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Short-winged toothpick grasshopper (Pseudopomala brachyptera),
(photo by Werner Eigelsreiter)


R. A. Cannings and G. G. E. Scudder 

Copyright © 2005 - All rights reserved


The Orthoptera is a large and diverse order of mostly medium sized to large insects; some are among the largest living insects, with bodies about 12 cm long and wingspans almost twice as great. They have biting and chewing mouthparts; enlarged hindlegs modified for jumping; a large, saddle-like, pronotum, often expanded posteriorly; and a general ability, especially in males, to make loud noises by stridulating. The order is famous for these ‘songs” which are used for intraspecific communication (mate acquisition and territorial songs, alarm calls); they are often the most important characters for separating closely related species. Sounds are received by a hearing organ, or tympanum. Although most species are not particularly strong fliers, wings are usually functional; often they are reduced or absent. When fully developed, the forewings (not used for flying) are usually leathery and narrower than the broad, fan-like, membranous hindwings. Development is gradual and the nymphs resemble the adults; there are generally four to six nymphal instars. Most feed on plants, but many are omnivorous and some are carnivorous.


Immature bandwing grasshopper, photo by Werner Eigelsreiter

The order is divided into two suborders. The Ensifera and the Caelifera.

The Ensifera

The Ensifera includes the katydids, crickets and other related groups; it is sometimes placed in its own order, the Grylloptera. The Ensifera have thread-like antennae usually at least as long as the body (they are sometimes called the long-horned grasshoppers for this reason); tarsi with three or four segments; front tibia often with an ear near the base (and no tympanum on the side of the first abdominal segment); forewings (tegmina; singular, tegmen) with at least the basal venation normally modified for stridulation, sound usually produced by a file-like ridge on one wing rubbing against the edge of the other; ovipositor typically long and sword-shaped or needle-shaped.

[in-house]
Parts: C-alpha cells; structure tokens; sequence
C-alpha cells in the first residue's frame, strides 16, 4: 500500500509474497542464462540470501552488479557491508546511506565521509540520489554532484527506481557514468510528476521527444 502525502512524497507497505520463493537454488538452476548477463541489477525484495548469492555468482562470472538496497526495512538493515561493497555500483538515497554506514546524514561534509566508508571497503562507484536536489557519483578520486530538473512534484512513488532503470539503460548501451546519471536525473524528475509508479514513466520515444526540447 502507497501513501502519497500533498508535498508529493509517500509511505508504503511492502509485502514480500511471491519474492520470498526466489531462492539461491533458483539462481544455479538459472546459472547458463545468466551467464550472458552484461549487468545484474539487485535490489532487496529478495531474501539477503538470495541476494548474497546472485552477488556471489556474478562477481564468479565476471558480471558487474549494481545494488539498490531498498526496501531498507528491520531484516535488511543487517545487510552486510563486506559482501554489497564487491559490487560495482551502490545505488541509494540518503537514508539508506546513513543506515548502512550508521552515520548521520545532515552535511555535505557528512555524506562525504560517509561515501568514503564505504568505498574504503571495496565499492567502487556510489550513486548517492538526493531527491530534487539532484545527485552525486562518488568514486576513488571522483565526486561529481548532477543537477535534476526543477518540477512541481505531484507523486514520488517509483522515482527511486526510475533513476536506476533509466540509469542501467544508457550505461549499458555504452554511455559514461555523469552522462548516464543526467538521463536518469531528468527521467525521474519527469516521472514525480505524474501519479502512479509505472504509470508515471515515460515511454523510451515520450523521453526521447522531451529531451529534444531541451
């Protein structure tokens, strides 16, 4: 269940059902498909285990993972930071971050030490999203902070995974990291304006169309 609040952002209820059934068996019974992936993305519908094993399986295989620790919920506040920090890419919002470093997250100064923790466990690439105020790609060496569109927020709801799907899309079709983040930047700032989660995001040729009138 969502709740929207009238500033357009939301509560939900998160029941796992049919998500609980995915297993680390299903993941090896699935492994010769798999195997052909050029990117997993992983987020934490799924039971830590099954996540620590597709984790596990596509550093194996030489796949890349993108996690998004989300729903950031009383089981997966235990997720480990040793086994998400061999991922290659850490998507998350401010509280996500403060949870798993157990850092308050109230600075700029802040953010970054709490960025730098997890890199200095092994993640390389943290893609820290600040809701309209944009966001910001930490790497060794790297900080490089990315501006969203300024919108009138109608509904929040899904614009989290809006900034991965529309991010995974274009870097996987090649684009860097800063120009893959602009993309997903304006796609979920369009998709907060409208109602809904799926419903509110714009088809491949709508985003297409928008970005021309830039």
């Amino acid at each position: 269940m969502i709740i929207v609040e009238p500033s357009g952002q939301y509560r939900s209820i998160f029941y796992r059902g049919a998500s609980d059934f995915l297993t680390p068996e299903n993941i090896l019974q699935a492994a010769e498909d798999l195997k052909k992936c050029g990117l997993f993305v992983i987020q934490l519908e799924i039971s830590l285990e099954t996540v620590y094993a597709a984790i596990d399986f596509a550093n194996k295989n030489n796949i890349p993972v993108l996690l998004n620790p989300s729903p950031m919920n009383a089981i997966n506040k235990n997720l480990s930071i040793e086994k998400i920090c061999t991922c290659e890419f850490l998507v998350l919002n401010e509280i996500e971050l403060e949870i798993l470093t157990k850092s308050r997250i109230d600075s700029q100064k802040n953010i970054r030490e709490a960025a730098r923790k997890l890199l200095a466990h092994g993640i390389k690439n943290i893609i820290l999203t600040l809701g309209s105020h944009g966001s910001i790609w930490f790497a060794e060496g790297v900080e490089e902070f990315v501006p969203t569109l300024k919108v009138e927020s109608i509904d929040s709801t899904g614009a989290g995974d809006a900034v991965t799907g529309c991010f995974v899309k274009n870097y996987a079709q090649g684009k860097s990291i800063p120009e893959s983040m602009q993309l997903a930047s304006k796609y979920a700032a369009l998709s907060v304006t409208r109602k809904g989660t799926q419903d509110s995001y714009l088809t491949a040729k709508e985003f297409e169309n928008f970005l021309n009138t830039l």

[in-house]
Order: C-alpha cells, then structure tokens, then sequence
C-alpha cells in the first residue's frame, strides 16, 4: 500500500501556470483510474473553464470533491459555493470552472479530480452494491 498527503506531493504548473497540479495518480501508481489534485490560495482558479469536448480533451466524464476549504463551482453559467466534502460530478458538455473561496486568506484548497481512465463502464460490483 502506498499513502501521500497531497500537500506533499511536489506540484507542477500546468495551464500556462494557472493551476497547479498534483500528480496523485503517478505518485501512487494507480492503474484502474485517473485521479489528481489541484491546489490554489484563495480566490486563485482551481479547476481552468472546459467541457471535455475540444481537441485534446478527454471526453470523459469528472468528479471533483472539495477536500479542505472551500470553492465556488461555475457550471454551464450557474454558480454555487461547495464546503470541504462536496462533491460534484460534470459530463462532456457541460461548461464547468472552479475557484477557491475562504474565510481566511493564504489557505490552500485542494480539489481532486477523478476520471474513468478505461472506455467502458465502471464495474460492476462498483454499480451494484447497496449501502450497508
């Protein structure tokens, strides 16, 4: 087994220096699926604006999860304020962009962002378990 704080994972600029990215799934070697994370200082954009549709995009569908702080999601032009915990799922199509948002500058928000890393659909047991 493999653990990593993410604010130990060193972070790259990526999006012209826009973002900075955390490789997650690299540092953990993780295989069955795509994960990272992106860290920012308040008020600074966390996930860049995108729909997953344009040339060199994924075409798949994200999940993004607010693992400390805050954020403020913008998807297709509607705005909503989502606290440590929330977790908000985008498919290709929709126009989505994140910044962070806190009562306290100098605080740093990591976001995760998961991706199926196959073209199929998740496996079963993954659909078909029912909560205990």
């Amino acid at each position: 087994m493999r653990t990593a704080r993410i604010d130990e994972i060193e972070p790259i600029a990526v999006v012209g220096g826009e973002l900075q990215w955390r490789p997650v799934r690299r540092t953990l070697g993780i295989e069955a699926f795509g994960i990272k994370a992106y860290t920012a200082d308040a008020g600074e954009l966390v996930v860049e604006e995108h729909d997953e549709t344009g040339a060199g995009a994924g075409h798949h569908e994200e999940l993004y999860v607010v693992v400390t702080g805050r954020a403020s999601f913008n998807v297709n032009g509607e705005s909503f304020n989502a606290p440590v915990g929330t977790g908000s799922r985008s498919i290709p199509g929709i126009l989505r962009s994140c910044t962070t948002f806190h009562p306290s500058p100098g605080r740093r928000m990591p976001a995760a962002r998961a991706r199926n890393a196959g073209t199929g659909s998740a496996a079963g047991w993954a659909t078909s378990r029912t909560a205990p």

Most species of Ensifera are nocturnal, and most of the insect noises in the night are their productions. They do not range as far into the temperate regions of the Northern Hemisphere as the Caelifera and, unlike the grasshoppers, primarily live in shrubs and trees; many are mimics of plant foliage. A significant number of species are cave dwellers or soil burrowers. Many species are omnivorous and some are exclusively carnivorous. Some species live in termite and ant nests. Eggs are laid individually or in small groups, but not in pods, as in the Caelifera; the female normally inserts them in plant tissue or soil with its ovipositor.

There are over 20,000 species in the world, most of them in the tropics and subtropics. In B.C., 12 families containing 117 species are recorded. British Columbia has 40 species of Ensifera in nine families; one of the species is an alien introduction and five are adventive (recorded, but not established) species.